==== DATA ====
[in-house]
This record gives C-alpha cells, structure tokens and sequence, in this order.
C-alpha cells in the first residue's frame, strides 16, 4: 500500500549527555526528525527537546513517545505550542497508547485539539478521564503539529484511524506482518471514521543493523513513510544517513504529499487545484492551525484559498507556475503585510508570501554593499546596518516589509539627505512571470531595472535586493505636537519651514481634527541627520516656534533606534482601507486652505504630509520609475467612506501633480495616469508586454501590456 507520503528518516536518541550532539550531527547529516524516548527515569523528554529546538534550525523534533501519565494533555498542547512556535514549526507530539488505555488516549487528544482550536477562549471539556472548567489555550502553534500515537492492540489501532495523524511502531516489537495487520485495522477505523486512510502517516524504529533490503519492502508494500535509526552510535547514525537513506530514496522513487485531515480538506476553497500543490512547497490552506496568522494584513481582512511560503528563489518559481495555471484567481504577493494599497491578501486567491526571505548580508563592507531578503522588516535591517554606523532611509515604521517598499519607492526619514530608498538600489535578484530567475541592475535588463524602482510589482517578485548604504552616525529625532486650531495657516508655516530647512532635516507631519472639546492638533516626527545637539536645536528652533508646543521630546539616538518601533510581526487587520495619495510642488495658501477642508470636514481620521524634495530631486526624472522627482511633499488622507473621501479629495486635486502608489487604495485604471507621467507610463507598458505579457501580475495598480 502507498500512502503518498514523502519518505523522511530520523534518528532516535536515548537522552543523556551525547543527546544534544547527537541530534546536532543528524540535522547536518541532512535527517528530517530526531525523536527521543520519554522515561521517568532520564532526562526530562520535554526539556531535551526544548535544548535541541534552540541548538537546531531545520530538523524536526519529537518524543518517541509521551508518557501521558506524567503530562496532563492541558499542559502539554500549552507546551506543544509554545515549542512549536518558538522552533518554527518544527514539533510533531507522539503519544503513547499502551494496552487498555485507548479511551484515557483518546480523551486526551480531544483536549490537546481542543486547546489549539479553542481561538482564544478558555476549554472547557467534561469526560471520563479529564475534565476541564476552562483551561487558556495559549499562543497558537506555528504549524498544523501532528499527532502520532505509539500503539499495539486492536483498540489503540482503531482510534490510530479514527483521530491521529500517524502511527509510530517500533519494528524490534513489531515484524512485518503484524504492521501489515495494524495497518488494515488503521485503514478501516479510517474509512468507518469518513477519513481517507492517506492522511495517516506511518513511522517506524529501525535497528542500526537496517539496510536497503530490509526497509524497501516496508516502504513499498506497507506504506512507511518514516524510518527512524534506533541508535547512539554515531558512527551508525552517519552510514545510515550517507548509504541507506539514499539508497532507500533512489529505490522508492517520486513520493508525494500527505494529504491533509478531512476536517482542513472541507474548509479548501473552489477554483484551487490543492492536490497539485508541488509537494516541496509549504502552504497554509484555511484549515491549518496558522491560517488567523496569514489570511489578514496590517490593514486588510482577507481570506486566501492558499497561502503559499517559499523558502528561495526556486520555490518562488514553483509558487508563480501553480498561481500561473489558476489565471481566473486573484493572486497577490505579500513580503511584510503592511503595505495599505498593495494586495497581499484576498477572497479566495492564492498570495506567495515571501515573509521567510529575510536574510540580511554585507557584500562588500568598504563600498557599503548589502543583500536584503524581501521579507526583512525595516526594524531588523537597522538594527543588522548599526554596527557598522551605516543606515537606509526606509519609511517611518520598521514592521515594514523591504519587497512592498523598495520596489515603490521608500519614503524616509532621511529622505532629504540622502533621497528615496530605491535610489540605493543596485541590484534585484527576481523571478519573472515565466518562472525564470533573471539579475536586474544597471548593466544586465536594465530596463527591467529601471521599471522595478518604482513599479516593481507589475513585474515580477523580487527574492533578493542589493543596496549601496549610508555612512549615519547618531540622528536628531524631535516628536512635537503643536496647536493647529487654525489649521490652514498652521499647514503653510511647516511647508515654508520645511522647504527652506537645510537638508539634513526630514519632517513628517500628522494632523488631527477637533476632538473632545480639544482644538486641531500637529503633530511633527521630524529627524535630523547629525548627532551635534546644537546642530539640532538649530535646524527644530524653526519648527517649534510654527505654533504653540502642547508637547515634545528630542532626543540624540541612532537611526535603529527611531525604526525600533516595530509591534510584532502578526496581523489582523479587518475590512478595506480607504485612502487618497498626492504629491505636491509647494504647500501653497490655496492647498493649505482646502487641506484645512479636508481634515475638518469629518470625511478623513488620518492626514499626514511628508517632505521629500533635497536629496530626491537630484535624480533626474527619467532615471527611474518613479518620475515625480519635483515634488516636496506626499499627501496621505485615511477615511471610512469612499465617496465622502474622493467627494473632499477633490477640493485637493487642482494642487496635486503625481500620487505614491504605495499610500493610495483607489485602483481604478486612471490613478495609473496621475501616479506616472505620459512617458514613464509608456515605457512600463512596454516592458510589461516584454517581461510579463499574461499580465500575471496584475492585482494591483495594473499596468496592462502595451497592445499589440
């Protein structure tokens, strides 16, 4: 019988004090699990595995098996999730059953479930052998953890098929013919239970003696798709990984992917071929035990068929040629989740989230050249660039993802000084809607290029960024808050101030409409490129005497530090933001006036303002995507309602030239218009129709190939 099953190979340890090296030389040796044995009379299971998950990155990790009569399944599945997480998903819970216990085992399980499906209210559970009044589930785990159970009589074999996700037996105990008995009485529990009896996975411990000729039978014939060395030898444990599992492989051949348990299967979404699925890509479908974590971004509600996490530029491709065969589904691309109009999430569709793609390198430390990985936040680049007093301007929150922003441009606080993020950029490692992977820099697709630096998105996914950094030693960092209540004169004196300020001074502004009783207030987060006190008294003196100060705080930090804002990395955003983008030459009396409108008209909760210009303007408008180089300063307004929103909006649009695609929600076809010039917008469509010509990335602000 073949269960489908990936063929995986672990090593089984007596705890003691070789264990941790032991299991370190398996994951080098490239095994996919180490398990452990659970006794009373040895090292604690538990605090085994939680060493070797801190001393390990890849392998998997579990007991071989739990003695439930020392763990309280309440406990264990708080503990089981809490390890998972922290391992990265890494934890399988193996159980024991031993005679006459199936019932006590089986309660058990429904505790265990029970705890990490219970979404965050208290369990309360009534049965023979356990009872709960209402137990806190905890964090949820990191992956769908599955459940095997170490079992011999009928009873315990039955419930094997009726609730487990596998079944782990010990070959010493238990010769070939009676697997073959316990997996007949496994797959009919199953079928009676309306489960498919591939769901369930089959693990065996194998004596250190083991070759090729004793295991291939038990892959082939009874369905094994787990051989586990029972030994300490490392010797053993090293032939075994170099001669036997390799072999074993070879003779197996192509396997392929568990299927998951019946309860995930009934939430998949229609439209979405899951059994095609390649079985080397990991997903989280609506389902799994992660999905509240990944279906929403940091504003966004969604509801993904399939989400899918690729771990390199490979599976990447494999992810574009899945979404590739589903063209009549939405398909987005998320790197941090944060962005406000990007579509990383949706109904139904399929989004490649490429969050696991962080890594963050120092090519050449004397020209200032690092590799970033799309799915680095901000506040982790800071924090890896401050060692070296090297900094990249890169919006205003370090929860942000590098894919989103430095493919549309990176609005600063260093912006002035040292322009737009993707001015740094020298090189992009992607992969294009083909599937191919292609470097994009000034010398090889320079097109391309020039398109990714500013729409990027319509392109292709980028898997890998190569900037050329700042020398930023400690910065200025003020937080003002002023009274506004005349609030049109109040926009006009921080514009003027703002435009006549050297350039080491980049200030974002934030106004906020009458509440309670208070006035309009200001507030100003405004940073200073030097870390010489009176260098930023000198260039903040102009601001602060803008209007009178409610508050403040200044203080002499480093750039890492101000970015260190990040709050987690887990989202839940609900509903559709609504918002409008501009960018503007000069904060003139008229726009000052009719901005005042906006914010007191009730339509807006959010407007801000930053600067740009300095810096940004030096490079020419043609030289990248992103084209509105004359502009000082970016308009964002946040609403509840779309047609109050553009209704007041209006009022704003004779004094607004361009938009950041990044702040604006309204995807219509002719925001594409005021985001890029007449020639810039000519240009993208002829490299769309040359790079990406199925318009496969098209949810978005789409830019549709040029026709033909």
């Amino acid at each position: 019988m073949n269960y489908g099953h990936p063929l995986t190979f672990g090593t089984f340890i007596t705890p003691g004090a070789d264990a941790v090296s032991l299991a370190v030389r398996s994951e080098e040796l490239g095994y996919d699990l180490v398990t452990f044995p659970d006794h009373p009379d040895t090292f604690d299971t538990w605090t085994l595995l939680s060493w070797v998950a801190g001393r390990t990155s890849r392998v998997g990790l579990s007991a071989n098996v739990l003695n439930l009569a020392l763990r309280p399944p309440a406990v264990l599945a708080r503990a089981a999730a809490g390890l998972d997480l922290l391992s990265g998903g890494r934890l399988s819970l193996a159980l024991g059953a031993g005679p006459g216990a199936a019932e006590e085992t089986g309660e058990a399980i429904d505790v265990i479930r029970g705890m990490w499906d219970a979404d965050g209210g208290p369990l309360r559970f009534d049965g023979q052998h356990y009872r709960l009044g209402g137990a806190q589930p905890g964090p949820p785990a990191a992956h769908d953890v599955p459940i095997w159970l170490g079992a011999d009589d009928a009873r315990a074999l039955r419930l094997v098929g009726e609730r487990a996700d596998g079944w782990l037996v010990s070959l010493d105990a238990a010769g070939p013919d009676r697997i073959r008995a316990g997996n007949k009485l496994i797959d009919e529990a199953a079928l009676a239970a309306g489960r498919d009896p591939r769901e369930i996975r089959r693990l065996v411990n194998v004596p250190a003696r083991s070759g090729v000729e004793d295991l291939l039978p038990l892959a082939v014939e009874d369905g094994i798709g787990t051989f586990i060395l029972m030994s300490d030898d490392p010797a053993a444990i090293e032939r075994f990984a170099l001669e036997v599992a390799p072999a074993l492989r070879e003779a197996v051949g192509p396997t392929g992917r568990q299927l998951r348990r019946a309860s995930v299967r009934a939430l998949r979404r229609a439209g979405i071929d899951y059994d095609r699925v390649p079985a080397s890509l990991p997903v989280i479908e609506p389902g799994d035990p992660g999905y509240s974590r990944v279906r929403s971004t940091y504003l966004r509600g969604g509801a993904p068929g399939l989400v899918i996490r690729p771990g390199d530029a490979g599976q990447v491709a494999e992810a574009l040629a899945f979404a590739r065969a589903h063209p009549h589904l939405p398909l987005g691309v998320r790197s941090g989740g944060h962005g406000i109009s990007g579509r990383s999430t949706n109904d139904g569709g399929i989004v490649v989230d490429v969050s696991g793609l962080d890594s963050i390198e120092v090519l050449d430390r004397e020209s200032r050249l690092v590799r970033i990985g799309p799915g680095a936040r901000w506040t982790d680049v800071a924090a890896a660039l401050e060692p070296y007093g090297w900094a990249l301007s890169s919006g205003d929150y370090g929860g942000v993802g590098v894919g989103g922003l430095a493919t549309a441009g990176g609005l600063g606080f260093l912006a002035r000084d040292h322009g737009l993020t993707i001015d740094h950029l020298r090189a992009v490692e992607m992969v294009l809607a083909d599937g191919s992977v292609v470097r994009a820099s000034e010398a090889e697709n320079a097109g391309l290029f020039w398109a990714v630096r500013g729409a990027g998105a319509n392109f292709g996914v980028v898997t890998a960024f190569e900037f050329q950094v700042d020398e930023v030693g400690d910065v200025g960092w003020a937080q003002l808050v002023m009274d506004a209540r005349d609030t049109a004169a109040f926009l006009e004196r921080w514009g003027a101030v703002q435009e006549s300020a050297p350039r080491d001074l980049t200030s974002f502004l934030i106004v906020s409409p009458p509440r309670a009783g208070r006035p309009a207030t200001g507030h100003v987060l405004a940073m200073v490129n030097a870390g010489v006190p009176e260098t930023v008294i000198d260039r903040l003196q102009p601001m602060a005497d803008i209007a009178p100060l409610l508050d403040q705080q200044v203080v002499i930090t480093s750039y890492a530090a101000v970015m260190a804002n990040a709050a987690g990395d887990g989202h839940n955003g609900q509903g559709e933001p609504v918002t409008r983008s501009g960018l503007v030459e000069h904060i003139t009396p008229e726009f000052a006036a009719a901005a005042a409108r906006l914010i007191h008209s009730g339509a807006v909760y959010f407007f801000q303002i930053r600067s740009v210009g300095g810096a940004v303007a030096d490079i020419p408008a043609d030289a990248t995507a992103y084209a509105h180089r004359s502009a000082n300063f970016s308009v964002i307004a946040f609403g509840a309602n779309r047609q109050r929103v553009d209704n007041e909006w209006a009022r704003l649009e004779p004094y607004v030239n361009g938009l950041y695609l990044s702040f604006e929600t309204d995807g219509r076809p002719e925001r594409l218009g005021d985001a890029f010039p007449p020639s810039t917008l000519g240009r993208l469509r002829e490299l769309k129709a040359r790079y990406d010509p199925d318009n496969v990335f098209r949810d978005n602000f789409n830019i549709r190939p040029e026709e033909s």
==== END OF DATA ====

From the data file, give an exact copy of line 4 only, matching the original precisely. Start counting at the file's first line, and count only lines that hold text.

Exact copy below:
């Protein structure tokens, strides 16, 4: 019988004090699990595995098996999730059953479930052998953890098929013919239970003696798709990984992917071929035990068929040629989740989230050249660039993802000084809607290029960024808050101030409409490129005497530090933001006036303002995507309602030239218009129709190939 099953190979340890090296030389040796044995009379299971998950990155990790009569399944599945997480998903819970216990085992399980499906209210559970009044589930785990159970009589074999996700037996105990008995009485529990009896996975411990000729039978014939060395030898444990599992492989051949348990299967979404699925890509479908974590971004509600996490530029491709065969589904691309109009999430569709793609390198430390990985936040680049007093301007929150922003441009606080993020950029490692992977820099697709630096998105996914950094030693960092209540004169004196300020001074502004009783207030987060006190008294003196100060705080930090804002990395955003983008030459009396409108008209909760210009303007408008180089300063307004929103909006649009695609929600076809010039917008469509010509990335602000 073949269960489908990936063929995986672990090593089984007596705890003691070789264990941790032991299991370190398996994951080098490239095994996919180490398990452990659970006794009373040895090292604690538990605090085994939680060493070797801190001393390990890849392998998997579990007991071989739990003695439930020392763990309280309440406990264990708080503990089981809490390890998972922290391992990265890494934890399988193996159980024991031993005679006459199936019932006590089986309660058990429904505790265990029970705890990490219970979404965050208290369990309360009534049965023979356990009872709960209402137990806190905890964090949820990191992956769908599955459940095997170490079992011999009928009873315990039955419930094997009726609730487990596998079944782990010990070959010493238990010769070939009676697997073959316990997996007949496994797959009919199953079928009676309306489960498919591939769901369930089959693990065996194998004596250190083991070759090729004793295991291939038990892959082939009874369905094994787990051989586990029972030994300490490392010797053993090293032939075994170099001669036997390799072999074993070879003779197996192509396997392929568990299927998951019946309860995930009934939430998949229609439209979405899951059994095609390649079985080397990991997903989280609506389902799994992660999905509240990944279906929403940091504003966004969604509801993904399939989400899918690729771990390199490979599976990447494999992810574009899945979404590739589903063209009549939405398909987005998320790197941090944060962005406000990007579509990383949706109904139904399929989004490649490429969050696991962080890594963050120092090519050449004397020209200032690092590799970033799309799915680095901000506040982790800071924090890896401050060692070296090297900094990249890169919006205003370090929860942000590098894919989103430095493919549309990176609005600063260093912006002035040292322009737009993707001015740094020298090189992009992607992969294009083909599937191919292609470097994009000034010398090889320079097109391309020039398109990714500013729409990027319509392109292709980028898997890998190569900037050329700042020398930023400690910065200025003020937080003002002023009274506004005349609030049109109040926009006009921080514009003027703002435009006549050297350039080491980049200030974002934030106004906020009458509440309670208070006035309009200001507030100003405004940073200073030097870390010489009176260098930023000198260039903040102009601001602060803008209007009178409610508050403040200044203080002499480093750039890492101000970015260190990040709050987690887990989202839940609900509903559709609504918002409008501009960018503007000069904060003139008229726009000052009719901005005042906006914010007191009730339509807006959010407007801000930053600067740009300095810096940004030096490079020419043609030289990248992103084209509105004359502009000082970016308009964002946040609403509840779309047609109050553009209704007041209006009022704003004779004094607004361009938009950041990044702040604006309204995807219509002719925001594409005021985001890029007449020639810039000519240009993208002829490299769309040359790079990406199925318009496969098209949810978005789409830019549709040029026709033909």